03 September 2020
The Baker Department of Cardiometabolic Health’s first PhD student will use machine learning to crunch data on more than 100,000 young people, developing a predictive index to identify early vascular ageing.
The project will apply Terrence Sanchez Fong’s research exploring how machine learning can be used in clinical predictive modelling, with the new index to identify those who are vulnerable to developing cardiovascular disease later in life.
Vascular ageing is increasingly recognised as an independent risk factor for cardiovascular disease, and refers to the age-related deterioration in the structure of our blood vessels.
This will be the first large-scale study to determine which specific factors contribute to accelerated vascular ageing in early life.
Terence will use machine learning to process large amounts of international data gathered by the Youth Vascular Consortium from children, teenagers and young adults, and then develop reference values for the vascular ageing index.
“Machine learning is an intersection of data science and statistics. It incorporates technology with statistical knowledge to bring meaning to the large amounts of data we now have at our fingertips,” Terence said.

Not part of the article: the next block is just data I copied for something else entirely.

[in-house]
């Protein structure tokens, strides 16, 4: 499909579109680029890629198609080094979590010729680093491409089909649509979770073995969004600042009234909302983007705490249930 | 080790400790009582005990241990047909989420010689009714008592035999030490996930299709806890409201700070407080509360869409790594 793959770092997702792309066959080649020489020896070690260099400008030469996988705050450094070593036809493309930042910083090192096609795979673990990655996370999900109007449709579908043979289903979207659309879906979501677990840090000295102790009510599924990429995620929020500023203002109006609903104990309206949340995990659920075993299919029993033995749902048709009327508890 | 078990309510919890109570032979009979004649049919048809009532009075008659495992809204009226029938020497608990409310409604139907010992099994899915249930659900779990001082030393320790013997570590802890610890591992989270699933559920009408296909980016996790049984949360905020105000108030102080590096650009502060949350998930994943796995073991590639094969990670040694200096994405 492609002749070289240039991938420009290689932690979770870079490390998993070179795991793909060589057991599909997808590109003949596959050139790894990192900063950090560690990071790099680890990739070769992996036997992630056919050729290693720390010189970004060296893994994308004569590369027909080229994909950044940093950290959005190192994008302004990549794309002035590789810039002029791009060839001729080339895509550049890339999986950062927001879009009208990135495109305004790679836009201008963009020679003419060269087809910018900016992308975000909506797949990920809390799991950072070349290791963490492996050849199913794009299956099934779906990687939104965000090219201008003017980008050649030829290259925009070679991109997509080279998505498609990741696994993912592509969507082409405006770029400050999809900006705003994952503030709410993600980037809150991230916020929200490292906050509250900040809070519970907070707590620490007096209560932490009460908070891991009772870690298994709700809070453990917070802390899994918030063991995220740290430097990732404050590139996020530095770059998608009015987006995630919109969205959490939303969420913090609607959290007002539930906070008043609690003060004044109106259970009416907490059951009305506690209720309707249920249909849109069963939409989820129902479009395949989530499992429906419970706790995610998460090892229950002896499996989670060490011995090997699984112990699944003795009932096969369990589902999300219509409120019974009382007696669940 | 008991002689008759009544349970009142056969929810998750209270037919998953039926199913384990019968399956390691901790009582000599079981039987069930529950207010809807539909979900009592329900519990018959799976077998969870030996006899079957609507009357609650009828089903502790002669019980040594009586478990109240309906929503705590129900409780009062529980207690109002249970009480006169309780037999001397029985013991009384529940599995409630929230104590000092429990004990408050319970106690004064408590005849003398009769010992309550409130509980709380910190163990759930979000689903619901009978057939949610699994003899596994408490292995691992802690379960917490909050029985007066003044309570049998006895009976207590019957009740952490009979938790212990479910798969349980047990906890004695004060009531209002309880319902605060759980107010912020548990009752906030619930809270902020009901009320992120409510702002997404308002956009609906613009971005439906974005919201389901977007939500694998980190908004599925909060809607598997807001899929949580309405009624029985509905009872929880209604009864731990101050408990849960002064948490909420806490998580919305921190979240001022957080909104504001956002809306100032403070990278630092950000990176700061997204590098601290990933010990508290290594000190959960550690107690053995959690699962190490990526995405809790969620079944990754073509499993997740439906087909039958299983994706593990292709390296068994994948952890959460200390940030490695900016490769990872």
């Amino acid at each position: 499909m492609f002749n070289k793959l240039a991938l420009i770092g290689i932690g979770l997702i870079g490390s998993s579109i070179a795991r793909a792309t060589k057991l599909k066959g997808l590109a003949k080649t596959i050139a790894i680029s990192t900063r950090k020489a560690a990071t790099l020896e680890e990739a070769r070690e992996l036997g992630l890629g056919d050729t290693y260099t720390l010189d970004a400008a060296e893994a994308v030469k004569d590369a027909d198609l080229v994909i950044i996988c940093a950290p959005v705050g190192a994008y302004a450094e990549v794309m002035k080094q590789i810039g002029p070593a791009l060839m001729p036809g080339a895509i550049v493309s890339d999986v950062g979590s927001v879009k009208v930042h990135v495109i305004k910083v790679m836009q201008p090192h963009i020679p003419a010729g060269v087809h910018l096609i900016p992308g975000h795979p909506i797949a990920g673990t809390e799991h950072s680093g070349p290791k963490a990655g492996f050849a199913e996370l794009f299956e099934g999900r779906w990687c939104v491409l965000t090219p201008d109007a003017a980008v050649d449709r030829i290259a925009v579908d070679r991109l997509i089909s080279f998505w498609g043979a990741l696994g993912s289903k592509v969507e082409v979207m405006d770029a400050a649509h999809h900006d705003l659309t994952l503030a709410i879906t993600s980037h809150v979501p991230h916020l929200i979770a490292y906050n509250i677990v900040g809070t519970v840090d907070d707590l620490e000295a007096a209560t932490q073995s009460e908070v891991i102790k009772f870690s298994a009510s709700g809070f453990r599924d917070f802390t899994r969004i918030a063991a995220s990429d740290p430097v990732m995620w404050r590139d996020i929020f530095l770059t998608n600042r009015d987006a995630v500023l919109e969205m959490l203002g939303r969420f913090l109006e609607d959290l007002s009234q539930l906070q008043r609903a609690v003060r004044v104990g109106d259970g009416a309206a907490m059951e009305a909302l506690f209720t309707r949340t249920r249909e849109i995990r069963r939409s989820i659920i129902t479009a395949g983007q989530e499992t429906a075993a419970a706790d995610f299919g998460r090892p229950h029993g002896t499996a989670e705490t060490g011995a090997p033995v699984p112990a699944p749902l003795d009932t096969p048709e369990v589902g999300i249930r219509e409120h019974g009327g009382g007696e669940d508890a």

“Considered a subset of artificial intelligence, machine learning is becoming more integrated with health research as our understanding develops.
“I’m grateful for the opportunity to be able to give back to the community, to develop something meaningful in this emerging field.”
Terence has a Bachelor of Science (Physiology) from Monash University. He completed his Honours year at the Baker Institute, after an internship with the Institute in 2018 inspired him to look towards a career in medical research.
“The internship really opened up my eyes to all the kinds of amazing research happening here in Australia and internationally,” he said. “I’m a nerd at heart, and I do love learning.”
Surprisingly though, Terence was not really interested in maths at school, or even at university. It was only in his Honours year that statistics started to stick, thanks to a passionate professor.
For now, statistics and coding is his focus. “It’s exciting to be part of the new Baker Department for Cardiometabolic Health, and access different perspectives,” he said.
But when the reading, writing and number crunching get too much, he plans to take a break to indulge his other passion — bouldering — or at least daydream about it!
“To me bouldering is like human Tetris. It’s a great physical outlet,” Terence said.
The Baker Department of Cardiometabolic Health is part of Melbourne Medical School, a collaboration between the Baker Institute and the University of Melbourne.
Stay on top of the latest findings with our newsletterSubscribe